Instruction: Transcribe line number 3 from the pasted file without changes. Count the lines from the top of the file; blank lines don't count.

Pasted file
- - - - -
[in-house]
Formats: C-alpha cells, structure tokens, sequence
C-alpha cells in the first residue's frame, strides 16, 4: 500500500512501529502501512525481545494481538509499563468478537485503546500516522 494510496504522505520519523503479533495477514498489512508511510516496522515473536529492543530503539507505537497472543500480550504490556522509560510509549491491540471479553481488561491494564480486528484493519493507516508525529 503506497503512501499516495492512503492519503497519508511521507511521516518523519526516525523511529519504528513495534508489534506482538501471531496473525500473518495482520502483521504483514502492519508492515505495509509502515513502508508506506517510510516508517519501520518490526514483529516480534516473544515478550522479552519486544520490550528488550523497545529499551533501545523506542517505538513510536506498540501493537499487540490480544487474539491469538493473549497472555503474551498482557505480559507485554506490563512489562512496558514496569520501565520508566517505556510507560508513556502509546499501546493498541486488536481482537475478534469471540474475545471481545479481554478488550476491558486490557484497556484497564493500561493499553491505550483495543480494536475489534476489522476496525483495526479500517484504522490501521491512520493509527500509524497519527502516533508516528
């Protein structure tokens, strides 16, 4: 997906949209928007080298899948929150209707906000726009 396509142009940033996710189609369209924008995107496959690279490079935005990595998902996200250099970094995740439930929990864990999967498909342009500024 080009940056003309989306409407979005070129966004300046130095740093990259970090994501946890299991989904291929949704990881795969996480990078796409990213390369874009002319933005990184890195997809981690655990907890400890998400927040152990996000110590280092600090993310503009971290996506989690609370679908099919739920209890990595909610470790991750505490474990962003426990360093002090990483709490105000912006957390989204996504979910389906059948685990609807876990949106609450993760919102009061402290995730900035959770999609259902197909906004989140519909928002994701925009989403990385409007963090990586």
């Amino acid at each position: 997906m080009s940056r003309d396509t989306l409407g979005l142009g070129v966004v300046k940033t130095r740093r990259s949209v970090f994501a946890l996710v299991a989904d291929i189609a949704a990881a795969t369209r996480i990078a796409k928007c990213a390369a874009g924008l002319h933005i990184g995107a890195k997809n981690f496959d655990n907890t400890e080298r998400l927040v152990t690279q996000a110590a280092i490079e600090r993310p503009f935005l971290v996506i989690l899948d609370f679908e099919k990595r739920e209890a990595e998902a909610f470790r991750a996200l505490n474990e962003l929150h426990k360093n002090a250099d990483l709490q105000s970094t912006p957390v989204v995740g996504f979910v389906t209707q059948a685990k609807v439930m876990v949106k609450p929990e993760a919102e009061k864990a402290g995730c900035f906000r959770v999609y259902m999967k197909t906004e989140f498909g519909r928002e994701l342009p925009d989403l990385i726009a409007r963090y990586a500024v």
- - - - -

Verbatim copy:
C-alpha cells in the first residue's frame, strides 16, 4: 500500500512501529502501512525481545494481538509499563468478537485503546500516522 494510496504522505520519523503479533495477514498489512508511510516496522515473536529492543530503539507505537497472543500480550504490556522509560510509549491491540471479553481488561491494564480486528484493519493507516508525529 503506497503512501499516495492512503492519503497519508511521507511521516518523519526516525523511529519504528513495534508489534506482538501471531496473525500473518495482520502483521504483514502492519508492515505495509509502515513502508508506506517510510516508517519501520518490526514483529516480534516473544515478550522479552519486544520490550528488550523497545529499551533501545523506542517505538513510536506498540501493537499487540490480544487474539491469538493473549497472555503474551498482557505480559507485554506490563512489562512496558514496569520501565520508566517505556510507560508513556502509546499501546493498541486488536481482537475478534469471540474475545471481545479481554478488550476491558486490557484497556484497564493500561493499553491505550483495543480494536475489534476489522476496525483495526479500517484504522490501521491512520493509527500509524497519527502516533508516528